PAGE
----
Apple’s Cloud Music Service

MG Siegler:

Think about it. With these agreements, Apple is likely going to be able to do the one thing that is absolutely crucial for cloud music to take off: offer library syncing without uploading. In other words, Apple now likely be able to do what Lala (the company Apple bought in late 2009 and subsequently shut down) was able to do: scan your hard drive for songs and let you play those songs from their servers without having to upload them yourself.

The cloud music stuff (as Shawn and I talked about here) is going to be very interesting for the next 8 months — as we see how it all plays out. I think Siegler is right about the way the service will work, but I doubt that it will allow you to do this with non-iTunes purchased content.

The problem with allowing users to stream everything in their current library (regardless of where it was purchased) is that some of that music may have not been obtained legally. Now Apple likely does not care about that — Apple just wants their users happy — don’t think for one moment this was not a huge sticking point for the music labels during negotiations with Apple.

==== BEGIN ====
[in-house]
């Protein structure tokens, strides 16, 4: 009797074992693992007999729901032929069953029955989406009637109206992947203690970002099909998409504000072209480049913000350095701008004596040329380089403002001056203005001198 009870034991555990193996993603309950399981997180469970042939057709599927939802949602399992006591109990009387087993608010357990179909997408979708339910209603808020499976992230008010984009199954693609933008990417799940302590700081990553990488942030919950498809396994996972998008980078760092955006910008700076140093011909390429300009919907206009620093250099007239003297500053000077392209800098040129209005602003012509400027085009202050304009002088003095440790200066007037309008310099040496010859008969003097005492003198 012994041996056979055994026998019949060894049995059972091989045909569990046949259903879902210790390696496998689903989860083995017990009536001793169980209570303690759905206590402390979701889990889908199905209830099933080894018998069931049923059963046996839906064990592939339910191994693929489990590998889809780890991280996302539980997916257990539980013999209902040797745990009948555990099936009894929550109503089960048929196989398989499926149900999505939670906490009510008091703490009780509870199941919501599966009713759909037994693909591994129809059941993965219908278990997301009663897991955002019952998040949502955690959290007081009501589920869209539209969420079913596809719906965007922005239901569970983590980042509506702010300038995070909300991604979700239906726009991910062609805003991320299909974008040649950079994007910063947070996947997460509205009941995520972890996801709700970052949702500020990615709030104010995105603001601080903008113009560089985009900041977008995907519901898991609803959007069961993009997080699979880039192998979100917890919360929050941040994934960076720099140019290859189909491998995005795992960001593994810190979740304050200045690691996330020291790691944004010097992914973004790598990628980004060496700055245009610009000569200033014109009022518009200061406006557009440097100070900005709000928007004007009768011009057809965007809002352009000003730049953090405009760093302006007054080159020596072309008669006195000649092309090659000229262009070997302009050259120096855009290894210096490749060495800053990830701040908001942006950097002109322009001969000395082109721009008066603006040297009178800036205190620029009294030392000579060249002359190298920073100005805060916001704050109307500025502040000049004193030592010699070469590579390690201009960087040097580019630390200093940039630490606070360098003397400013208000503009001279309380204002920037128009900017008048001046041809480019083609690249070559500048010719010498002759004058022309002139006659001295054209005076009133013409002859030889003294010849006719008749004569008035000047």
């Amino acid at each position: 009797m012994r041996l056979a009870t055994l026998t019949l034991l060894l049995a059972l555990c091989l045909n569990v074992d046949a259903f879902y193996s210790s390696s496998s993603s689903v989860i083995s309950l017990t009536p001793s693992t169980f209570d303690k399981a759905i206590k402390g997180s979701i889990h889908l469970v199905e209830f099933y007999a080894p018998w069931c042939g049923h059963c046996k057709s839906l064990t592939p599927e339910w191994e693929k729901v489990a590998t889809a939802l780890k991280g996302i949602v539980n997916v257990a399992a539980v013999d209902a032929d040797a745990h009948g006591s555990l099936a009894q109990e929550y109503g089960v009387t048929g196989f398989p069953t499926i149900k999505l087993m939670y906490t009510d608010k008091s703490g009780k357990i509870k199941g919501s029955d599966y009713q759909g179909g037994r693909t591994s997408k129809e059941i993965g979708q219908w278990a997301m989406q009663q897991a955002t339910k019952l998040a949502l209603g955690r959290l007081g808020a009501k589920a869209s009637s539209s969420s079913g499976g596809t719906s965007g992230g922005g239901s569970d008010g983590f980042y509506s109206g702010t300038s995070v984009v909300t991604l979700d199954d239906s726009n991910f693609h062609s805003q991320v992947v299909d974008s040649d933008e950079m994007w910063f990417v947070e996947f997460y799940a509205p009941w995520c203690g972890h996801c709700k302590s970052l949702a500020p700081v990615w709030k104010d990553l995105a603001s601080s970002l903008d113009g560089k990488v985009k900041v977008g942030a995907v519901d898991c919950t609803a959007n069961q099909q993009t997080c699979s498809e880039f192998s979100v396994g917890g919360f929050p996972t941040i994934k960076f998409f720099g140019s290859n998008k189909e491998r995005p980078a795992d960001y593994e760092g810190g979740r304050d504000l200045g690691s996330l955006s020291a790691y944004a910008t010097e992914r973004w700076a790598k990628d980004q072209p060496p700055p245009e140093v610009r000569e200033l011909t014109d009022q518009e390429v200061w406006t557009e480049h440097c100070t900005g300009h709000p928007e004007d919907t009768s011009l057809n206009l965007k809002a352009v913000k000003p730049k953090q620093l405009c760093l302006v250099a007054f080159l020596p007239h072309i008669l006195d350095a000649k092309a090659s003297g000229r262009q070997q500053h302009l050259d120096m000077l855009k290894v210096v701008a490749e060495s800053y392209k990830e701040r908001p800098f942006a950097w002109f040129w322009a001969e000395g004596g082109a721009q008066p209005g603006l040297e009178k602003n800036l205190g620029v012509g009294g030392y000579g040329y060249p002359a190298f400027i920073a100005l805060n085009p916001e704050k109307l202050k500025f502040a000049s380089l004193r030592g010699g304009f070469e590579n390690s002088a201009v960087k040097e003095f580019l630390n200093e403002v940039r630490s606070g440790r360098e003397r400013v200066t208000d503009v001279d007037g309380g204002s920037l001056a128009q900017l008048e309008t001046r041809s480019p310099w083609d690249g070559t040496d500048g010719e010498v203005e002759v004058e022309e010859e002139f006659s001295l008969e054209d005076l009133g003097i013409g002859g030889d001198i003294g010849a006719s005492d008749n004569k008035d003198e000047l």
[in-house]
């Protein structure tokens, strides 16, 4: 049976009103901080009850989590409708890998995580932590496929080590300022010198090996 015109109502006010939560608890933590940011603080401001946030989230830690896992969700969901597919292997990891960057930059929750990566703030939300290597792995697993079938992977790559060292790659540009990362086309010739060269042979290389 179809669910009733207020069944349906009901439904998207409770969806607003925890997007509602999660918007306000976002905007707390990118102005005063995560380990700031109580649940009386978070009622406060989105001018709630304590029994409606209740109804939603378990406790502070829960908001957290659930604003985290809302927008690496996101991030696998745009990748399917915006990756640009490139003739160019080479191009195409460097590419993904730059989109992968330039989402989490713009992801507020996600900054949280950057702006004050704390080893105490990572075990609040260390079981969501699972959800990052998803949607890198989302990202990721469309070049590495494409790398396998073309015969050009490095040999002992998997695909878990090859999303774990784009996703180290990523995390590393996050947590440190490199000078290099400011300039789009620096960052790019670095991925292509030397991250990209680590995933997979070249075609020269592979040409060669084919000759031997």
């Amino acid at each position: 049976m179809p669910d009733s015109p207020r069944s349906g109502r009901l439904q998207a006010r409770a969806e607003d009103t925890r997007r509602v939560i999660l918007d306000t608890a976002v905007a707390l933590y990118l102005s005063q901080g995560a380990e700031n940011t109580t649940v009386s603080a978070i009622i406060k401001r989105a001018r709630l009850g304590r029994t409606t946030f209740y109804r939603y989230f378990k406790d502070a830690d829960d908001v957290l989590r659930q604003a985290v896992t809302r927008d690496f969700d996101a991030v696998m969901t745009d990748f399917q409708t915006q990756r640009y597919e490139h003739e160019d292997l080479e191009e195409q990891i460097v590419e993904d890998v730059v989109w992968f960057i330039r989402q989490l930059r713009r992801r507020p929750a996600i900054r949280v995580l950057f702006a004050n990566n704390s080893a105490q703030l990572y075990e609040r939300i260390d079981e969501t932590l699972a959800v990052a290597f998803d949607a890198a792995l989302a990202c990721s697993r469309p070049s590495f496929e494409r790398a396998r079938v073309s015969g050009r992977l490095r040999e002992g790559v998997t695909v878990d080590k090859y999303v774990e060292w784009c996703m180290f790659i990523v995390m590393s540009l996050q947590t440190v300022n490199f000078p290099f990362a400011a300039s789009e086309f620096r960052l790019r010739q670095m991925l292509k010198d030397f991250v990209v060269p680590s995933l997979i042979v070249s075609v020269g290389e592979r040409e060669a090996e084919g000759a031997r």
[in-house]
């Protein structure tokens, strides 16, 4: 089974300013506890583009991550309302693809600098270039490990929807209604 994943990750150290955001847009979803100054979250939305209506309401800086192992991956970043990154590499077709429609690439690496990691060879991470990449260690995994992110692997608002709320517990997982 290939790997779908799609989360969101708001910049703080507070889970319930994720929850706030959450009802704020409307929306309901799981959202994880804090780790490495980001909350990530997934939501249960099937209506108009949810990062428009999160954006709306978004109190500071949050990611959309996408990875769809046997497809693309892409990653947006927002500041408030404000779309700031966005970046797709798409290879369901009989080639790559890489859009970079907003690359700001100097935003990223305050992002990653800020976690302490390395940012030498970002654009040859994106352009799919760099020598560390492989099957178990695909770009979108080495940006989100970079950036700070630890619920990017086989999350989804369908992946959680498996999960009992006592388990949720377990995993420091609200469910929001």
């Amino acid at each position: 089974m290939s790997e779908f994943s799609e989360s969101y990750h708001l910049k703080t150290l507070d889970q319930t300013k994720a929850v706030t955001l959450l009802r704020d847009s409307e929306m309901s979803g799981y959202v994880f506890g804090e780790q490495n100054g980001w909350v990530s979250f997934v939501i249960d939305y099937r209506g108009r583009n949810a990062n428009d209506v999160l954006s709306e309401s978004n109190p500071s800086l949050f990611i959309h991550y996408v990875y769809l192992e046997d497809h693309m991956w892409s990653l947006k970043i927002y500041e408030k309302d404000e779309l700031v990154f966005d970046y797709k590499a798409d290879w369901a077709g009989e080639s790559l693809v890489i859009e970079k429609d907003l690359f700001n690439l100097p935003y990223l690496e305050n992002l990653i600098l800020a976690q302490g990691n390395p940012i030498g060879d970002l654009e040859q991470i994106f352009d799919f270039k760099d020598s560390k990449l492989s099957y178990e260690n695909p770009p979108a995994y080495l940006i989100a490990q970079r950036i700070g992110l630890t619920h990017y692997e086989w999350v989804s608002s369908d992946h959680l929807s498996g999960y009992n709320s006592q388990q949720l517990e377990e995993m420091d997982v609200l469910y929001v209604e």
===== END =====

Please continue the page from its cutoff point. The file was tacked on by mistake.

The labels do not want you to be able to do this with things Apple can’t verify that you purchased. Doing so would be giving up on the anti-piracy tirade they have been on for most of this century. 1

I don’t know what the service will look like, but I doubt that it will work like most of the optimistic audiophiles hope that it will. I doubt that you will be able to play everything in your library using Apple’s cloud service.

I just don’t see how Apple would have gotten around that in negotiations, unless…


As I talked about in the last B&B podcast episode, I am guessing you will have to pay a one-time cloud upgrade fee on a song by song basis. Perhaps $0.30 a song, maybe less. Once you do that, those songs are available in the cloud. 2

This could be where Apple circumvented the labels. If Apple said we want all the music in the users library to be streamable (so long as we have a deal in place with the label for that music) and further told the labels that in doing so they would charge an upgrade fee that the labels get a percentage of (allowing the labels to double dip [charge twice for the same thing] — which we know they love) I could see the labels going for it.

I could further see the labels being muscled into allowing Apple to charge users to “upgrade” the music in their library that they didn’t buy from iTunes. Thus, pirated or not, all your music would be in Apple’s cloud for a price. I am guessing they would be OK with this because it is a faster way to get money from pirates than court cases are.

This isn’t ideal for the users, Apple, or the labels — it’s a compromise. I hope I am wrong and all the dreamers are right, it would be cheaper for me if I am wrong. I just don’t see the labels bending that much without getting their palms greased first.

  1. It’s nice that we are at the beginning of a new century — allowing me to make such bold sounding statements.
  2. This did this before when they started the ‘plus’ music files.
Originally posted for members on: May 19, 2011
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